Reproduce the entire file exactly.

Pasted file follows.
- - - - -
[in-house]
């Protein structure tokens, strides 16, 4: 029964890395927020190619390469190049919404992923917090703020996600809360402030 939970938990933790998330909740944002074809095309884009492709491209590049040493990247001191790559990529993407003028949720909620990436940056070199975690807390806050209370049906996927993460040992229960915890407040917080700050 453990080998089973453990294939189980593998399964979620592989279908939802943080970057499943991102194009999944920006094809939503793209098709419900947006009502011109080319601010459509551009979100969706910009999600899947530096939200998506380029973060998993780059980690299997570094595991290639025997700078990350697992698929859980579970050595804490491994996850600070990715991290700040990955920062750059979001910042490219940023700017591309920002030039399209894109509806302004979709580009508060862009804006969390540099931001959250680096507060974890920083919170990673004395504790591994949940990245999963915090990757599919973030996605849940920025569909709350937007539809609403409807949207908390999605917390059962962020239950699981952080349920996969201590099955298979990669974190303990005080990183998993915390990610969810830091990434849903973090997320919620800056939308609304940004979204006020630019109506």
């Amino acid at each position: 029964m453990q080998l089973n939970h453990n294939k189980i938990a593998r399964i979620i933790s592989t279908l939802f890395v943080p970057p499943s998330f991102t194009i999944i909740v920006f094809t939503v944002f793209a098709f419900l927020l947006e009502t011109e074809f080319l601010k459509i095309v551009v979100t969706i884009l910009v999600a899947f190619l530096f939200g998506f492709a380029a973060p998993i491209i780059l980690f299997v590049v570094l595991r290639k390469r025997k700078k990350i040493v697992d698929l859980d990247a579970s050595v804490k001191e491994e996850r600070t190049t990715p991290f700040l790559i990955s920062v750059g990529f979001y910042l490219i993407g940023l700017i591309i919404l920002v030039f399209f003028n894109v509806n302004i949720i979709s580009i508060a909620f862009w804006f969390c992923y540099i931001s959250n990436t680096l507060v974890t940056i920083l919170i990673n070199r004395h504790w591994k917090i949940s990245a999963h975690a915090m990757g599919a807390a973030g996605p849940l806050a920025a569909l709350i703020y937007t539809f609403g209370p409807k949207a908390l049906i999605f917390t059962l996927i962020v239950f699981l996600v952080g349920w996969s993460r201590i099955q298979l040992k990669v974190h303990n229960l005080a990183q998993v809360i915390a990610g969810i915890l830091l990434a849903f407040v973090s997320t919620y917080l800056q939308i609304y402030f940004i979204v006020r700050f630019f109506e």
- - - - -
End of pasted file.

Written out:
[in-house]
């Protein structure tokens, strides 16, 4: 029964890395927020190619390469190049919404992923917090703020996600809360402030 939970938990933790998330909740944002074809095309884009492709491209590049040493990247001191790559990529993407003028949720909620990436940056070199975690807390806050209370049906996927993460040992229960915890407040917080700050 453990080998089973453990294939189980593998399964979620592989279908939802943080970057499943991102194009999944920006094809939503793209098709419900947006009502011109080319601010459509551009979100969706910009999600899947530096939200998506380029973060998993780059980690299997570094595991290639025997700078990350697992698929859980579970050595804490491994996850600070990715991290700040990955920062750059979001910042490219940023700017591309920002030039399209894109509806302004979709580009508060862009804006969390540099931001959250680096507060974890920083919170990673004395504790591994949940990245999963915090990757599919973030996605849940920025569909709350937007539809609403409807949207908390999605917390059962962020239950699981952080349920996969201590099955298979990669974190303990005080990183998993915390990610969810830091990434849903973090997320919620800056939308609304940004979204006020630019109506």
């Amino acid at each position: 029964m453990q080998l089973n939970h453990n294939k189980i938990a593998r399964i979620i933790s592989t279908l939802f890395v943080p970057p499943s998330f991102t194009i999944i909740v920006f094809t939503v944002f793209a098709f419900l927020l947006e009502t011109e074809f080319l601010k459509i095309v551009v979100t969706i884009l910009v999600a899947f190619l530096f939200g998506f492709a380029a973060p998993i491209i780059l980690f299997v590049v570094l595991r290639k390469r025997k700078k990350i040493v697992d698929l859980d990247a579970s050595v804490k001191e491994e996850r600070t190049t990715p991290f700040l790559i990955s920062v750059g990529f979001y910042l490219i993407g940023l700017i591309i919404l920002v030039f399209f003028n894109v509806n302004i949720i979709s580009i508060a909620f862009w804006f969390c992923y540099i931001s959250n990436t680096l507060v974890t940056i920083l919170i990673n070199r004395h504790w591994k917090i949940s990245a999963h975690a915090m990757g599919a807390a973030g996605p849940l806050a920025a569909l709350i703020y937007t539809f609403g209370p409807k949207a908390l049906i999605f917390t059962l996927i962020v239950f699981l996600v952080g349920w996969s993460r201590i099955q298979l040992k990669v974190h303990n229960l005080a990183q998993v809360i915390a990610g969810i915890l830091l990434a849903f407040v973090s997320t919620y917080l800056q939308i609304y402030f940004i979204v006020r700050f630019f109506e």